On Friday evening, November 14, the Oregon Center for the Arts’ Tutunov Piano Series presented for its second concert of the season, pianist extraordinaire, Francesco Nicolosi, to a packed house at the SOU Music Recital Hall in Ashland. Nicolosi, 59 years old, born in Catania Italy and centered in Naples, is perhaps the most distinguished contemporary pianist of the Italian tradition and widely acknowledged as one of the foremost pianists of his generation. He has won more than a handful of competition prizes, played in the most famous concerts halls around the world, recorded for three famous record labels, and is a mainstay performer at a wide range of international music festivals, including: Festival dei Due Mondi in Spoleto, Rossini Opera Festival, Ravenna Festival, Festival di Ravello, Festival Pianistico Internazionale di Brescia e Bergamo, Taormina Teatro Musica, Settimane Musicali in Stresa, Estate Musicale Sorrentina, Settembre Musica in Torino, Leuciana Festival, Marathon Internacional in Sevilla, Festival de Musique in Menton, Rencontres Musicales en Artois, Weimar Kunstfest, Budapest Liszt Festival, and many others. His concert tour, before and after his Ashland appearance, had/has him performing in Saint Petersburg, Russia; Tivoli (Rome); Vancouver, Canada; Seattle, WA; Rome again, and his 2014 finale in Gstaad, Switzerland. To say the least, it is astonishing and incredible that Ashland, OR would be a stop on that tour of distinguished concert venues. We have our own resident piano virtuoso, international concert pianist and Southern Oregon University Music Professor, Alexander Tutunov, to thank for that exceptional privilege. Tutunov asks, and great pianists come to play here.

Nicolosi is not your typical concert pianist and the concert he presented to his Ashland audience was not the typical classical piano concert. As already noted, he is the preeminent contemporary pianist of the Italian tradition. As such he is an unrivaled interpreter of compositions by Italian composers. He began this concert with impressive performances of two compositions, rarely heard here, by Italian composer Domenico Scarlatti: Sonata in C Major, “Pastorale” and Sonata in G Major. Then he thrilled the audience with an exemplary performance of the more familiar Mozart Sonata in F Major.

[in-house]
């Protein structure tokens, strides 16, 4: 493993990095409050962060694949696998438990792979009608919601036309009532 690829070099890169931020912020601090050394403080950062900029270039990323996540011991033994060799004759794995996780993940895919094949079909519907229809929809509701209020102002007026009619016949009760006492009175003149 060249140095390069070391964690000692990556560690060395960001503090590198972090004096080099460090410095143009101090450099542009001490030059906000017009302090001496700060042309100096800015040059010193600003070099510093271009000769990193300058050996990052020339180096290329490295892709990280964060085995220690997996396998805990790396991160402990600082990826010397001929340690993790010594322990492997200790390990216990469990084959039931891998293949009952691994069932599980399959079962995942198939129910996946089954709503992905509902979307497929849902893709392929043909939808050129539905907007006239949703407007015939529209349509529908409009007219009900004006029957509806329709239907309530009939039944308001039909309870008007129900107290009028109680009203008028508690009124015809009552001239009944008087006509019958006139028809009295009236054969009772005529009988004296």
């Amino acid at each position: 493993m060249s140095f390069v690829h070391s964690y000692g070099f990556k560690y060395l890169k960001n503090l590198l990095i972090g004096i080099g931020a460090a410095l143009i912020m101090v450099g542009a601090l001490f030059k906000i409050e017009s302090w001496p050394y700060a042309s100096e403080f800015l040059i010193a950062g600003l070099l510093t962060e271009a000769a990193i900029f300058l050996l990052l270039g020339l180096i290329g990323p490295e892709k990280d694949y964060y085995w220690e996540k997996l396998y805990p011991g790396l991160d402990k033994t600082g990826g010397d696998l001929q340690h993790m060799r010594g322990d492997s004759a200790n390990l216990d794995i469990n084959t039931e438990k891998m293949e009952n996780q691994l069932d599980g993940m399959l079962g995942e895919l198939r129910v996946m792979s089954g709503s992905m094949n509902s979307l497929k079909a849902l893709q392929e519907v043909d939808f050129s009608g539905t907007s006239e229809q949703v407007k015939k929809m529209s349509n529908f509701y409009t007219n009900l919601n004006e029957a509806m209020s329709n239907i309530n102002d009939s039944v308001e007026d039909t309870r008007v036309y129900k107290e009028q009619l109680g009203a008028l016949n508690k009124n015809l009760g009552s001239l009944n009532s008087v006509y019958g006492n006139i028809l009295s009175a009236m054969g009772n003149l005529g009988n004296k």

After an intermission, things really began to get interesting. Nicolosi is the only recognized interpreter in the world today of the music of the legendary Austrian pianist, Sigismond Thalberg. Thalberg was one of the most distinguished virtuoso pianists of the 19th century. Thalberg toured Europe extensively as a concert pianist, and what he played in those concert performances were his own compositions, primarily fantasias fashioned from opera themes. Because opera was the most popular live music experience of his era, the themes from popular operas assimilated into his fantasias were recognizable to and appreciated by his knowledgeable audiences. And many of the operas Thalberg drew from were written by, guess what? Italian composers. So Thalberg produced truly unique compositions for the piano, drawn from Italian operas. And nobody else in the world plays them now, except Nicolosi. During his introductory comments, Tutunov confessed that he had once asked Nicolosi why no one else seemed to be able to play Thalberg’s compositions. And Nicolosi had responded that the key to playing Thalberg was that you really had to know, understand and feel opera. Of course, who better to grasp and master challenging opera themed piano compositions than a born and bred Italian piano virtuoso.

The second half of this concert commenced with two delightful Thalberg fantasias for piano, based on Italian operas: The first Art du chant appliquè au piano was drawn from a Quartet in the Bellini opera, I Puritani. The second was Souvenir of “Un Ballo in Maschera” by Verdi. Both pieces were dramatic, like the operas they were drawn from, while displaying exceptional keyboard virtuosity. You didn’t HAVE to be an opera fan to appreciate Nicolosi’s impressive performances of these striking and challenging pieces. But if you happened to be familiar with the operas, as Thalberg’s audiences were, then the pieces were even more enjoyable.